According to a recent study by Upwork and the Freelancers Union, the most common places for freelancers to pick up work are friends and family (36%), professional contacts (35%), and online job platforms (29%) like Upwork, Freelancer.com, Guru, and even Craigslist.
This breakdown spells trouble for some. American workers looking for projects on online marketplaces, for instance, are often competing with workers who live in countries where the dollar is strong. That means many foreign workers can accept far lower rates. If you can hire someone to transcribe an interview for $3 an hour, you aren’t giving that contract to a freelancer charging $15.
So where else can freelancers find work? Just ask these five, who picked up gigs in some unexpected places.
Joy Yap found freelance work by unintentionally mixing business with pleasure. She went on a Tinder date with an entrepreneur who was just about to launch a company.
They didn’t hit it off romantically, Yap recalls. But, remembering her line of work, the entrepreneur reached out a couple months later with an offer to do some freelance marketing for his startup. “I agreed!” she says. “I’ve been doing freelance work for him off and on for about a year now, and saw the company grow from inception into a million dollar company today.”
Anyone who’s used an app like Tinder knows that modern dating often involves a little harmless cyber-stalking to gather extra intel on the person you’ve just met or are planning to meet. “One funny way I got a client on Fiverr,” says Alex Genadinik, referring to the gig marketplace, “was from a girl I was dating about a year ago. Early on during our dating, she and her friends decided to Google my name, which is very unique, and my Fiverr profile was one of the things that came up in their search.”
The woman and her friends shared Genadinik’s Fiverr profile with someone they knew who was looking for his line of freelance work, and the two ended up striking a deal. “All along I thought he was just a regular client that randomly found me on the internet,” says Genadinik. It was only months later that the woman let him know she’d played professional matchmaker. “[It] was pretty embarrassing for me because everyone was clued in except me,” Genadinik says, but hey—he got the work.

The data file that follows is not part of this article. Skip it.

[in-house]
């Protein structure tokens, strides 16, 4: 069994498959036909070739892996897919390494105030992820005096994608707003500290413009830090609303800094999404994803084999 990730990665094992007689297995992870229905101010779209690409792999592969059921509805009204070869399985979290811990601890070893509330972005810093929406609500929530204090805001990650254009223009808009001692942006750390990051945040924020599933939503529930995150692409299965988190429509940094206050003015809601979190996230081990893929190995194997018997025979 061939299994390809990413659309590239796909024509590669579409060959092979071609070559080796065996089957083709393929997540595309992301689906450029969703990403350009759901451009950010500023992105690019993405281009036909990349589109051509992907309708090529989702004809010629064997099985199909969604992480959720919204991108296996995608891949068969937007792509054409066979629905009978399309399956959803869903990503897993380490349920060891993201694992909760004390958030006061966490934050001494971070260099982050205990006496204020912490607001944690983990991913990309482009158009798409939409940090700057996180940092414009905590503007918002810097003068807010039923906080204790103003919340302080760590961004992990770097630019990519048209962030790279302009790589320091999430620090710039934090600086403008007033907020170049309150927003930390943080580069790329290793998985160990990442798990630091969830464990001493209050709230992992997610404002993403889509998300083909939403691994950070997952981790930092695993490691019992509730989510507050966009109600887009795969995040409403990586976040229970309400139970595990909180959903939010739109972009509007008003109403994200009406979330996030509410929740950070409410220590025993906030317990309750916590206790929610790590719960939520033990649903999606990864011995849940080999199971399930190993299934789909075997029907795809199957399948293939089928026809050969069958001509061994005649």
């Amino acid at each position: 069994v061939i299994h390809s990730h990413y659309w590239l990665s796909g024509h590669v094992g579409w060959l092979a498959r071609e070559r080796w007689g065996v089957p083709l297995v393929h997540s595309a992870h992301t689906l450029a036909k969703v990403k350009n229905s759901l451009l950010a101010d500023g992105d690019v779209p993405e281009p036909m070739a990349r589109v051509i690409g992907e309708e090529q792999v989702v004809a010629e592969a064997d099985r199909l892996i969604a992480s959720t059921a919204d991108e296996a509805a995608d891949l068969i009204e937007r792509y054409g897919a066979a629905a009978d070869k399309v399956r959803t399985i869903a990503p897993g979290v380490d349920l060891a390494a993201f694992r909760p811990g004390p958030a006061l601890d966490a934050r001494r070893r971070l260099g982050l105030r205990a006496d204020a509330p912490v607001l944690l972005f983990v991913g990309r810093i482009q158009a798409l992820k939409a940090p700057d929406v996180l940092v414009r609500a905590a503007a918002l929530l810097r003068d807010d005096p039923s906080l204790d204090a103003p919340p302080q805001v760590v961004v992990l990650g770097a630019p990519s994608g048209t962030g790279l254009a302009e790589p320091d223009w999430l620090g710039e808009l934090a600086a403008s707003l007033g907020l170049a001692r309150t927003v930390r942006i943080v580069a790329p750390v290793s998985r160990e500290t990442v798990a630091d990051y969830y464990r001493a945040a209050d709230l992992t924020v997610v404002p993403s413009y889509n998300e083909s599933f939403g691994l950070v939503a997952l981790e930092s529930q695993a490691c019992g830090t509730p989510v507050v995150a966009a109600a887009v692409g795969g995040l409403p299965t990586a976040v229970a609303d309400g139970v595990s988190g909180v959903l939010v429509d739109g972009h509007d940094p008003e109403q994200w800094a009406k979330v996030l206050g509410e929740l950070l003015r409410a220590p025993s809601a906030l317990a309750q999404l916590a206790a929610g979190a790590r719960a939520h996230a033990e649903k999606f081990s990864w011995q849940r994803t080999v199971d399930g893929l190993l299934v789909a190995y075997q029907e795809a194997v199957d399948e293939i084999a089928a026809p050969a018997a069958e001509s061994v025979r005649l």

If you’re a freelancer, chances are you’ve sat at coffee shops with your nose in your laptop. So why not let passersby know exactly what you’re doing and that you’re available for hire? Shayla Price says she landed a gig by creating and placing a makeshift placard saying “freelance writer” in front of her computer while working at Starbucks and other public places. Price says she’s received a few inquiries every time she whips out the placard.
“I’ve been obsessed with a large, multinational hair care brand for many years now,” says Termeh Mazhari, “so when I became a freelancer, I decided to just email the CEO directly.”
Going straight to the source may sound like a waste of time—execs usually aren’t the ones hiring contractors. But in Mazhari’s case, it paid off. “I told her about myself and the value I could bring to the company, and to my great surprise her assistant wrote me back and arranged a meeting with the CEO at their posh Manhattan office!”
What’s more, Mazhari landed more than just a tiny one-off project this way. “I ended up getting a year-long consulting gig with the brand, even though they already had a large internal PR team as well as multiple external agencies working with them.”
After Stephanie Moore got laid off, she decided freelance full time and turned to Facebook to market her services.
“It started with one client . . . that I met through Facebook. She was very popular with a national brand,” Moore recalls, so she decided to attend one of the client’s networking events. There, Moore told her she wanted to “shift my focus from marketing and design to PR,” and the client “agreed to be my guinea pig.”
Their bargain went like this: “After each big accomplishment,” Moore says, “she would shout me out on Facebook as her publicist. Every time she tagged me, there was a guaranteed client on the way. All of her friends and potential clients began to reach out and ask for press releases, designs, etc. The more work I did, the more tagging I would get.” By tapping into one happy client with the influence to amplify Moore’s work, offers began piling up. “People would post my designs tagging me in the post, almost bragging that Stephanie Moore did it.”
Like another “solopreneur” who recently shared her method with Fast Company, Moore never thought Facebook could drive so much of her business—95% of which she now estimates comes from the social network.
If one company is looking for services, then their competitors are probably looking, too—or will want to as soon as they learn of it.
“I had one company contact me for a strategic marketing plan for the upcoming year,” recalls freelancer Stephen Twomey. He saw that as not just one potential opportunity but several. “I knew they were looking at other consultants as well.”
“So, since I knew company A was looking for something, I contacted companies B, C, [and] D and mentioned that one of their main competitors was looking for strategic marketing consulting”—without mentioning which one. Twomey says “Company A ended up going with a different [contractor], but company C actually bought a consulting package.”
The services you offer may not belong in a creative field, but it still often takes ingenuity to land those gigs in the first place. For just about every freelancer, thinking outside the box can really pay off.